Roots of Coriander & Spinach, by Kai Chan

Coriander ( Cilantro in Spanish) is a herb commonly used in Chinese and South Asian kitchens. The seeds are an aromatic spice that has a distinctive fragrance and taste; very often used in pickling and curry dishes. From the plant part, most people only use the leaves as a herb. However, the rest of the plant is good to eat as well. The petioles are like mini celery, and would add favour to salads or any other dishes. The roots are rarely used, except in Thai cuisine. I like the favour of coriander roots very much. It is sweet and has a nice fragrance. It is an excellent addition to any dish. In the supermarkets the roots are usually chopped off. I grab them every time I see coriander with roots attached.  For future use, I cut off the roots, wash and dry them, then are put into the freezer in a plastic box.

    The spinach crown is the lower part of the spinach plant, with the red root. In “Zen Vegetarian Cooking”, Soli Yoneda and Koli Hoshini,( two Japanese Abbess, at Sanko-In Temple ),  described the favour and the nutrients of spinach crowns.  Their recipe to stir-fry spinach crowns with ginger,  as well as to braise the crowns with sake is simple but delicious.  A friend of mine described the spinach root’s favour as sweet with a slight taste of the soil, which is exactly why I like it.

    Spinach is most often used in salads, quiche, soups and other combinations. However, I like a simple spinach stir-fry which preserves the true taste of this vegetable. Unless one grows one’s own spinach, it is difficult to find the roots still attached to the spinach offered in supermarkets. However, sometimes they do appear. Spinach requires three or four rinsings to get rid of the sand and mud. While washing, I usually cut the upper part of the plant with scissors, then split the crown into three or four parts which makes it easier to get rid of the dirt. To cook them, I put some vegetable oil in a hot pot on the stove, with some chopped garlic and a bit of salt and put the washed and cut-up spinach crowns and leaves into the pot, put the lid on and cook for about two minutes; the water retained from the washing will steam and cook the vegetable. Then I flip the spinach over in the pot, cover it up again for another two minutes or so. To finish the cooking I stir the vegetable thoroughly and the dish is ready.  With the dark green leaves,  jade like petioles and the red roots, it is very satisfying for both the eyes and the taste buds.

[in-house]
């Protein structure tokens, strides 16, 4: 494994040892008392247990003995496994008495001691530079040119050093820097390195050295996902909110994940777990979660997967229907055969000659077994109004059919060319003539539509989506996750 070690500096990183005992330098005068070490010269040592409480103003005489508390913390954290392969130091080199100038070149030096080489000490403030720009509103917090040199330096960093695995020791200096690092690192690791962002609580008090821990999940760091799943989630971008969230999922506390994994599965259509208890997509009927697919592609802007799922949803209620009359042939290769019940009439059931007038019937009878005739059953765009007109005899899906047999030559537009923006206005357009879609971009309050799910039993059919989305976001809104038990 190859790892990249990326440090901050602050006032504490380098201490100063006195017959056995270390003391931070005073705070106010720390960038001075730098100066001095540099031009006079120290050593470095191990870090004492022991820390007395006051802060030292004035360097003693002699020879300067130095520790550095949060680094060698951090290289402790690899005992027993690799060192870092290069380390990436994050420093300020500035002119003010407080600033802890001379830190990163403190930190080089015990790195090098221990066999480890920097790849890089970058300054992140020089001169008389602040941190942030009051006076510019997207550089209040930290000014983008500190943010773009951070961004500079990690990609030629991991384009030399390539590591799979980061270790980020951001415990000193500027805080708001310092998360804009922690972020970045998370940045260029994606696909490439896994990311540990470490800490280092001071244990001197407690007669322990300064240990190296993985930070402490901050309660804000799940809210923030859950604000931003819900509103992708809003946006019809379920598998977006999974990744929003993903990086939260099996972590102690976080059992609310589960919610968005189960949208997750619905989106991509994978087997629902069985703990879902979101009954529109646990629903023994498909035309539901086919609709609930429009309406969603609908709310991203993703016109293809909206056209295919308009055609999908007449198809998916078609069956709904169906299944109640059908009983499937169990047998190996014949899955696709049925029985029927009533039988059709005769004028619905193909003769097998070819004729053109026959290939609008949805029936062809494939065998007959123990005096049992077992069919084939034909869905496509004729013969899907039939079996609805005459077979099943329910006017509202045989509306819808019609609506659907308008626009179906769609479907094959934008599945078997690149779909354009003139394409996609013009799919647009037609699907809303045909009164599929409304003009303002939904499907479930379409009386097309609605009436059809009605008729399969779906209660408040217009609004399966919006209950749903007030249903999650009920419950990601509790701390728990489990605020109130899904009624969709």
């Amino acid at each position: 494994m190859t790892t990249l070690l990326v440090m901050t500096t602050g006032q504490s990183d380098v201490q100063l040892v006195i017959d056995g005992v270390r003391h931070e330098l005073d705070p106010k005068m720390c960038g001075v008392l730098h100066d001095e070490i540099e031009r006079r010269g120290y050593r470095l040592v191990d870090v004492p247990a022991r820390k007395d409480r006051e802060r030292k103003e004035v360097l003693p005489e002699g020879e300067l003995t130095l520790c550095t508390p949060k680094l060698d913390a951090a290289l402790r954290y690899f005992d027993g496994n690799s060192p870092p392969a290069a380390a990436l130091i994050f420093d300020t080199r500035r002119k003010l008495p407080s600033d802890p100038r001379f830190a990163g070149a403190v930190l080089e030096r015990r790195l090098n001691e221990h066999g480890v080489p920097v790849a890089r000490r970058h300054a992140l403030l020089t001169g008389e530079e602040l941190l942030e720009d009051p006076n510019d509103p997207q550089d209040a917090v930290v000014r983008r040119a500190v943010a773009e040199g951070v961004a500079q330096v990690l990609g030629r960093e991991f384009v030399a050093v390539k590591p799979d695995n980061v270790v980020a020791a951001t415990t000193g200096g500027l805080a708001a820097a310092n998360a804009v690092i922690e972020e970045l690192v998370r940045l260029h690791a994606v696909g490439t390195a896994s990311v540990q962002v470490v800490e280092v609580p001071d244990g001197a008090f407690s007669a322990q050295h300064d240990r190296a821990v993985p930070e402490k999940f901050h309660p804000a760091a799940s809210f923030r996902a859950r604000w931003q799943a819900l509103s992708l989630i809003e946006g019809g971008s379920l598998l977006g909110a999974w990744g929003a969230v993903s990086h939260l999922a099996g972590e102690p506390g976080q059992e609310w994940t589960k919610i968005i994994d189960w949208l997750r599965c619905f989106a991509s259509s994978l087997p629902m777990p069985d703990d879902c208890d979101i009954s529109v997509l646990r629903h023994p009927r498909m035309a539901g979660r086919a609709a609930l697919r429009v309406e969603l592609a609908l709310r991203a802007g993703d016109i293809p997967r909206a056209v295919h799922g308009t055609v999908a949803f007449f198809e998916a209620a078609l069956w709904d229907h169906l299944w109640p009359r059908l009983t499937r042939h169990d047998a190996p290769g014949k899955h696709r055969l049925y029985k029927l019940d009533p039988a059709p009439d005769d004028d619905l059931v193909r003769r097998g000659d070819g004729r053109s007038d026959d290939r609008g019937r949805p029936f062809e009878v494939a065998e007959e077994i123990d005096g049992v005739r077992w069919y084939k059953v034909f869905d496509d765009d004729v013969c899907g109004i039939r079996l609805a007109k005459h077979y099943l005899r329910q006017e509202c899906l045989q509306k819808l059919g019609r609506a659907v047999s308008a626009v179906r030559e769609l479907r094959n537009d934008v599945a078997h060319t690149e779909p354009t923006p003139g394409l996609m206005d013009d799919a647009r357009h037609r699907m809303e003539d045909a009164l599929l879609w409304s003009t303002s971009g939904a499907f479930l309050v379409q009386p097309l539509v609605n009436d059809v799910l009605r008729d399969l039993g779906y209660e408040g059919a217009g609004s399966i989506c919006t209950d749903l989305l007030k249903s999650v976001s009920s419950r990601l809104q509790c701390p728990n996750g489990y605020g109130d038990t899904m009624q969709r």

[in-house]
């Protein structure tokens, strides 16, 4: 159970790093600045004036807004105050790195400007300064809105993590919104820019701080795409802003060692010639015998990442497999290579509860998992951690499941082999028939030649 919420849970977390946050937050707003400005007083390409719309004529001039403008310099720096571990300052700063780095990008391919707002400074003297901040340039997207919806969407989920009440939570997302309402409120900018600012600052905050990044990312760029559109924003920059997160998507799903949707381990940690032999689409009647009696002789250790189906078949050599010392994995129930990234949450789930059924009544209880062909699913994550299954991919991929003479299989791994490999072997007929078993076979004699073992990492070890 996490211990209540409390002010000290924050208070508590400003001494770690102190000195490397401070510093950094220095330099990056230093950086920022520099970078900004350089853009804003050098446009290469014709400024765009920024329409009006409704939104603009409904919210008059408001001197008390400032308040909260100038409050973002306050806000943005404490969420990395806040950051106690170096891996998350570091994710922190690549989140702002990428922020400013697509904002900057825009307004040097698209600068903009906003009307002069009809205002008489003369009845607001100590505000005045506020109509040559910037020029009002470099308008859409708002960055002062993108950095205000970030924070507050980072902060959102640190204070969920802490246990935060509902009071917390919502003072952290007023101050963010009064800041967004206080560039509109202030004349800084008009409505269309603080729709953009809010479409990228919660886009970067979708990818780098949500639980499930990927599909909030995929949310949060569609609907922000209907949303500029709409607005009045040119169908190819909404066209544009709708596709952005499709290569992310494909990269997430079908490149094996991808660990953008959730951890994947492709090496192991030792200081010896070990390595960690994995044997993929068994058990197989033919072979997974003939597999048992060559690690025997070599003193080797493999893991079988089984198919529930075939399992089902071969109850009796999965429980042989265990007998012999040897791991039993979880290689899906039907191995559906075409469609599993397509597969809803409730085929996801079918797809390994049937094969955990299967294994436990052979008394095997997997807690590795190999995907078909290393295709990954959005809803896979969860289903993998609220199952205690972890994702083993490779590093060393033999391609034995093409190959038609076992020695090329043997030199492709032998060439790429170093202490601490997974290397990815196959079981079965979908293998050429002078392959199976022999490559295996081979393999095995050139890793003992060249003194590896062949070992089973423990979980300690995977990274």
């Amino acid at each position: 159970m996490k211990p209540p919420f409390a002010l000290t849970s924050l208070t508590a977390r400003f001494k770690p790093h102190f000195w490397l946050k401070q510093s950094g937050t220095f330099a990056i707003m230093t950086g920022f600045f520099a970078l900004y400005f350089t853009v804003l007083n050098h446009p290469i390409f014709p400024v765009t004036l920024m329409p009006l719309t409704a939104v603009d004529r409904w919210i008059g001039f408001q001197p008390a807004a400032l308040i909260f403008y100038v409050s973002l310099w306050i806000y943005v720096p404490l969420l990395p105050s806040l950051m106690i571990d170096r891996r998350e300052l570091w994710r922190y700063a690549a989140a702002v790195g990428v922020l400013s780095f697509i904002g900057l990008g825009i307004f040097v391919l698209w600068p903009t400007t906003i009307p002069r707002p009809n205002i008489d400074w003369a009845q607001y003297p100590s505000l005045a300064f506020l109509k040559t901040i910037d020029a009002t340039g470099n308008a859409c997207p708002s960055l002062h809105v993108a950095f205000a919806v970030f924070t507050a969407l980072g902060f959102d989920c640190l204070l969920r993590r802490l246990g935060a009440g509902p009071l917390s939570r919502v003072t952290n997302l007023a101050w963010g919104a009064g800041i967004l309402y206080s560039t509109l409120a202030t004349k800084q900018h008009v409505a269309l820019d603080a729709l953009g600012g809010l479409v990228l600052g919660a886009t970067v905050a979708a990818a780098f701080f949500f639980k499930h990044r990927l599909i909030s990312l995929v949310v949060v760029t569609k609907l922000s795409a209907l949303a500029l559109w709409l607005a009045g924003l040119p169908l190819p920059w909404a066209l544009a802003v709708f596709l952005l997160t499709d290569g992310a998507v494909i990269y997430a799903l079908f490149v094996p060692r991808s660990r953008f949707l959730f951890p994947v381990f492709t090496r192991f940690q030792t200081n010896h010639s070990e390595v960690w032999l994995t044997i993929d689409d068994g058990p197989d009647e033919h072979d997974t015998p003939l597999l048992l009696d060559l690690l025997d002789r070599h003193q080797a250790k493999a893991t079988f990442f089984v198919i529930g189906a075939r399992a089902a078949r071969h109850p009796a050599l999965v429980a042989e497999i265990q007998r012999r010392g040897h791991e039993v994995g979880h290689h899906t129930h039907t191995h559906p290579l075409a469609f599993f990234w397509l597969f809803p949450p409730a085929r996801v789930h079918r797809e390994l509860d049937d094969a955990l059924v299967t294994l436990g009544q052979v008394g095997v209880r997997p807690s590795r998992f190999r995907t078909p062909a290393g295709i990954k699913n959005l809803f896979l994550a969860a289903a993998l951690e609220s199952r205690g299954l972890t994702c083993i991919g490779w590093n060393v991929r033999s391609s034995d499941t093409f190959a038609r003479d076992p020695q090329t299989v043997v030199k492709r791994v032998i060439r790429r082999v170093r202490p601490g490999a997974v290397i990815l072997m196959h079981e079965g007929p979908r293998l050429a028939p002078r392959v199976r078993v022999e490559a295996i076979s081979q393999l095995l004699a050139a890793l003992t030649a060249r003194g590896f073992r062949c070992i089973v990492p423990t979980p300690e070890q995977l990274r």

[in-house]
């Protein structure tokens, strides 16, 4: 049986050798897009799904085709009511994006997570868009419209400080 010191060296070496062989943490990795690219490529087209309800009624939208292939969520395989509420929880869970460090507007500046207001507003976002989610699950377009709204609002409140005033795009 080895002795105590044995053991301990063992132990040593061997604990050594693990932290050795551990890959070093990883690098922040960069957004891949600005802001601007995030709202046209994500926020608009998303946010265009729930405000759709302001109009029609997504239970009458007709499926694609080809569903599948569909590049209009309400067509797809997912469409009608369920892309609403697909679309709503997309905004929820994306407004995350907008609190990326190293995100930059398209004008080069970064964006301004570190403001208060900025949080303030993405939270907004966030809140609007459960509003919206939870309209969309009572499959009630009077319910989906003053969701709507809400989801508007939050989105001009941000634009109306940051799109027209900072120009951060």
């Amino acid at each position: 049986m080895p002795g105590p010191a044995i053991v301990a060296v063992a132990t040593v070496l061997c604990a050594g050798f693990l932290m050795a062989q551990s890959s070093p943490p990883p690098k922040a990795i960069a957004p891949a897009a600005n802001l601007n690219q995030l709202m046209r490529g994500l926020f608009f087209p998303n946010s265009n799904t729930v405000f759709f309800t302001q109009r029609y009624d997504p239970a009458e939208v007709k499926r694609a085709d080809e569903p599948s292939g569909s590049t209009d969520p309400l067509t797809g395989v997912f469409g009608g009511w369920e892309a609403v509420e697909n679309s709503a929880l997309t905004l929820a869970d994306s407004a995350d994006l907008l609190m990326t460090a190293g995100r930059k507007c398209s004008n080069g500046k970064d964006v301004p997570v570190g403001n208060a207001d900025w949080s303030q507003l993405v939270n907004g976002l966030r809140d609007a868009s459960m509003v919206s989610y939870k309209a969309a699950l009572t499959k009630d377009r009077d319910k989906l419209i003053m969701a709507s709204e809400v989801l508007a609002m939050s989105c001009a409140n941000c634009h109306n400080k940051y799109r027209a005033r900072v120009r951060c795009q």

The Raw and the Cooked, MYTHOLOGIQUES is a new column on the culture of eating and cooking, with contributions by various authors. The column name is borrowed from the title of a book by Claude Levi-Strauss. It is spontaneous, a little amusing but serious at the same time.

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